Unlimited Access. Try it Today! Your First 10 Days Always $0.99
News Opinion Readers Respond

Liquor store zoning no answer to abuse

The Sun's recent article on the use of zoning laws to limit liquor stores highlights a complex issue ("Zoning should be used to limit liquor stores, Hopkins study says," April 12). We support a community's right to decide for themselves what type of businesses and services are located in their neighborhoods, and we believe that alcohol licensing regulations should be enforced to deal with those who are not in compliance with the law. These are local issues that should be discussed and decided by all members of the community, including local hospitality businesses.

However, the sweeping broad-brush approach advocated by David Jernigan in his "Action Guide on Regulating Alcohol Outlet Density" is not a panacea to reducing alcohol abuse, is not supported by the evidence and oversimplifies the issue.

It is simplistic and misleading to think that arbitrarily reducing the number of alcohol outlets will decrease alcohol abuse. The determinants of alcohol-related harms are varied. There are many social economic, demographic, cultural and biological factors that must be considered. This is the case in states throughout the country.

Many cities, including Baltimore, choose to concentrate their alcohol outlets to create thriving, social entertainment areas that attract tourists and boost local hospitality businesses. Beverage licensees are frequently the first business owners in areas like the Inner Harbor, where neighborhood revitalization is carefully planned to include entertainment, restaurants, transportation and public safety. By suggesting that a package liquor store or tavern cannot successfully coexist on the same block with a residential building is to overlook the hundreds of successful mixed-use developments in urban areas throughout the country.

There are also cities nationwide where the local community leaders, local law enforcement and local hospitality businesses have worked together to reduce abuse in their surroundings without resorting to a one-size-fits-all approach of reducing the number of outlets across the board.

The goal should be to reduce alcohol abuse not drive the problem somewhere else. Indiscriminately shutting down law-abiding businesses that are a part of the local economy is not the way to solve problems associated with alcohol abuse.

John Bodnovich, Bethesda

The writer is executive director of American Beverage Licensees.

  • Text NEWS to 70701 to get Baltimore Sun local news text alerts
  • Copyright © 2015, The Baltimore Sun
    Related Content
    • Reining in a neighborhood nuisance

      Our view: A new study validates Baltimore's plan to use the zoning code to reduce the number of liquor outlets

    • Reducing liquor outlets won't curb drinking
      Reducing liquor outlets won't curb drinking

      Using zoning laws to limit alcohol outlet density won't stop the heaviest drinkers from consuming alcoholic beverages ("Government should use zoning to limit liquor stores, Hopkins researchers say," April 11). Such a solution oversimplifies the problem of alcohol abuse.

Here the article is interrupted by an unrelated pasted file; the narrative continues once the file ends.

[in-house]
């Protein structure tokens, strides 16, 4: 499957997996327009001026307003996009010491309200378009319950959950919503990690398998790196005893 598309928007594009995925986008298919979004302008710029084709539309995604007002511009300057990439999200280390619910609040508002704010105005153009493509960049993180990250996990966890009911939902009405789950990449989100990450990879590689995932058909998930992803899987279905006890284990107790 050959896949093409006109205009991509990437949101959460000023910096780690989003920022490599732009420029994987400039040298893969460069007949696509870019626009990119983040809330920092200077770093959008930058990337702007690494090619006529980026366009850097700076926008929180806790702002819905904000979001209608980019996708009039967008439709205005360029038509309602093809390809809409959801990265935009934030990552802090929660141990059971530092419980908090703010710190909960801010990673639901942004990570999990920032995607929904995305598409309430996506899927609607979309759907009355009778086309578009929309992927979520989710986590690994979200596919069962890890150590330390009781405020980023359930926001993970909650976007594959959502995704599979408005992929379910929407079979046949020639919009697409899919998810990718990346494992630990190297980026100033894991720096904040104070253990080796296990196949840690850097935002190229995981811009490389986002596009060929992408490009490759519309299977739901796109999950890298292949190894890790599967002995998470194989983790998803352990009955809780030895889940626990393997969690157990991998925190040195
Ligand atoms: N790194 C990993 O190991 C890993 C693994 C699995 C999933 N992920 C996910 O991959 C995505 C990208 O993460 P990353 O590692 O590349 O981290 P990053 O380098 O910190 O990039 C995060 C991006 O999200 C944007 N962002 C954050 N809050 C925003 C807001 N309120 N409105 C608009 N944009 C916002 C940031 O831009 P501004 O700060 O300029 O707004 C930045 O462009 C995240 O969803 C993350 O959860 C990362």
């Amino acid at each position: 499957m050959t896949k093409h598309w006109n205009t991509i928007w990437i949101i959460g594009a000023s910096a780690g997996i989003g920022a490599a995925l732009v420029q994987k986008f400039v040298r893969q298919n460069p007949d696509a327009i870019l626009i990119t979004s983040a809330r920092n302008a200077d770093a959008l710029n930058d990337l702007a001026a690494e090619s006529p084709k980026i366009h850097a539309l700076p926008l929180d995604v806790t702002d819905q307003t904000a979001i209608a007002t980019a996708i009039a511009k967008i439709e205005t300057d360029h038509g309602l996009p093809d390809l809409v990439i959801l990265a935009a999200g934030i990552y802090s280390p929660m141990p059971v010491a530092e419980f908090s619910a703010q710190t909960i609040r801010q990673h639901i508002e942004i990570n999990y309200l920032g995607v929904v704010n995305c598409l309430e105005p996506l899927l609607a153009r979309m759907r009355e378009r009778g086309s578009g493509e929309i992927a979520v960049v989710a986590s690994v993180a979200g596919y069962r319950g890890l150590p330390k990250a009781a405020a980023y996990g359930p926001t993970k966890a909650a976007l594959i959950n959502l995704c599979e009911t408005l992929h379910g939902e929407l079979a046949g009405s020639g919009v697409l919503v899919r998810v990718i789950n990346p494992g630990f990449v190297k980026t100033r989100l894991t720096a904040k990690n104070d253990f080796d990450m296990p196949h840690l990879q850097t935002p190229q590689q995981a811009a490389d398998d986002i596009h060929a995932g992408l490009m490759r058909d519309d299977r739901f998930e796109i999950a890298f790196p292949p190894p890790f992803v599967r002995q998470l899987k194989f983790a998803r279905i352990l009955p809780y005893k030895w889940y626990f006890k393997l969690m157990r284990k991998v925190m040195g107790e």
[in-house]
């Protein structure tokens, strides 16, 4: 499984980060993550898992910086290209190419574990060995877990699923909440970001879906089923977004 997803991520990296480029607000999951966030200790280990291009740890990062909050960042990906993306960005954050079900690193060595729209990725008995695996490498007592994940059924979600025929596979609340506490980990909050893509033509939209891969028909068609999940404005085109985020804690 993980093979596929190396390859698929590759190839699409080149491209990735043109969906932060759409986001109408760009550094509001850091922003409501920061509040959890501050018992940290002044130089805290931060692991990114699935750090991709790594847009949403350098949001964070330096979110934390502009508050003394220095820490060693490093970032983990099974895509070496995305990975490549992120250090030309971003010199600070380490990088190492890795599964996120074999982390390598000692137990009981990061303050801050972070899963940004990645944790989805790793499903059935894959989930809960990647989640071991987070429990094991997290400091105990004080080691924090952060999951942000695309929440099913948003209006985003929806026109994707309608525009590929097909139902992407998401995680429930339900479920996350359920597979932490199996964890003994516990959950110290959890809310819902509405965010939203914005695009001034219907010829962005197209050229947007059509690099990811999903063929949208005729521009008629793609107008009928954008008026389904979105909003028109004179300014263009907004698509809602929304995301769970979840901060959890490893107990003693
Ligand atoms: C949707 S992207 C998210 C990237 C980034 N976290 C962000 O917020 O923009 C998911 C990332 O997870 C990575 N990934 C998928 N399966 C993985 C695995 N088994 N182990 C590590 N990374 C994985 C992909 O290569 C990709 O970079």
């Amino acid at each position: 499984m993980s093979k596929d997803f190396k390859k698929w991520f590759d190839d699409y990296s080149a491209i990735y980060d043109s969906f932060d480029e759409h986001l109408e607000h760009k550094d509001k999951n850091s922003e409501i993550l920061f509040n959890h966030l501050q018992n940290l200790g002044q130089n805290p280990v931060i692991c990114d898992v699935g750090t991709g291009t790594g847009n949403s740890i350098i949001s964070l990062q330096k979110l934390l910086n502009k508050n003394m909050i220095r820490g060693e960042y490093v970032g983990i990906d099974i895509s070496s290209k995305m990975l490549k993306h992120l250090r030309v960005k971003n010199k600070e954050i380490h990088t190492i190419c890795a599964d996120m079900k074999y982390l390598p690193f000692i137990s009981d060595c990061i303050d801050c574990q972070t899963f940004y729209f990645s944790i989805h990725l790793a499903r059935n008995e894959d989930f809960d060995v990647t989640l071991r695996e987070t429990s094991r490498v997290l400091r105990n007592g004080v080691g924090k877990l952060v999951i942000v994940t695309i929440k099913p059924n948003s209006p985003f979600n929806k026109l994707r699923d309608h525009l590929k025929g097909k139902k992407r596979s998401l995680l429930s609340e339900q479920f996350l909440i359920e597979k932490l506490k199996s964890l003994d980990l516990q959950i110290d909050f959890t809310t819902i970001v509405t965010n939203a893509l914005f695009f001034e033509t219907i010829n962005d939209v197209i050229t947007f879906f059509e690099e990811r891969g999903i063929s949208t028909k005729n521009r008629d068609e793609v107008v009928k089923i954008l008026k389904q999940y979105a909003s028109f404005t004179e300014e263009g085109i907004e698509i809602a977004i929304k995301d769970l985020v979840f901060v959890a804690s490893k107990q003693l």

• Big charter school operators can stymie innovation rather than promote it
      Big charter school operators can stymie innovation rather than promote it

      It may be worth asking teachers in Baltimore City charter schools how they feel about Gov. Larry Hogan's proposed charter expansion legislation ("Senate panel rewrites Hogan's charter school law," March 26).

    • In opposing charter schools, Democrats show their true colors
      In opposing charter schools, Democrats show their true colors

      In gutting Gov, Larry Hogan's rather modest proposal to expand charter schools, Maryland's Democratic leadership has again proved its hostility to quality public education, especially for the black poor ("Senate panel rewrites Hogan's charter school law," March 26).

    • Why so little about Bergdahl charges?
      Why so little about Bergdahl charges?

      The Baltimore Sun has given little attention to the Army's announcement that Sgt. Bowe Bergdahl would be charged as a deserter ("Bergdahl charges revive questions over 'Taliban 5' prisoner swap," March 26).

    • Let's discuss U.S. economic decline
      Let's discuss U.S. economic decline

      The commentary, "Why China thrives as the U.S. declines" (March 26), is especially poignant. In my opinion, it deserves a broader discussion on the editorial page and I believe it should be reprinted on the front page of The Sun as well.

    • Fracking's risks are 'considerable'
      Fracking's risks are 'considerable'

      I applaud your March 23 editorial endorsing a moratorium on fracking in Western Maryland ("Fracking deserves a pause," March 25). My considerable research reveals fracking in Maryland imposes severe and permanent environmental risks with questionable to negative long-term economic impacts to...

    • Bergdahl and Obama's poor decision
      Bergdahl and Obama's poor decision

      It frightens me to no end that President Barack Obama doesn't possess the common sense to differentiate between dereliction of duty and heroism in the Bowe Bergdahl case ("Bergdahl charges revive questions over 'Taliban 5' prisoner swap," March 26).

    Comments
    Loading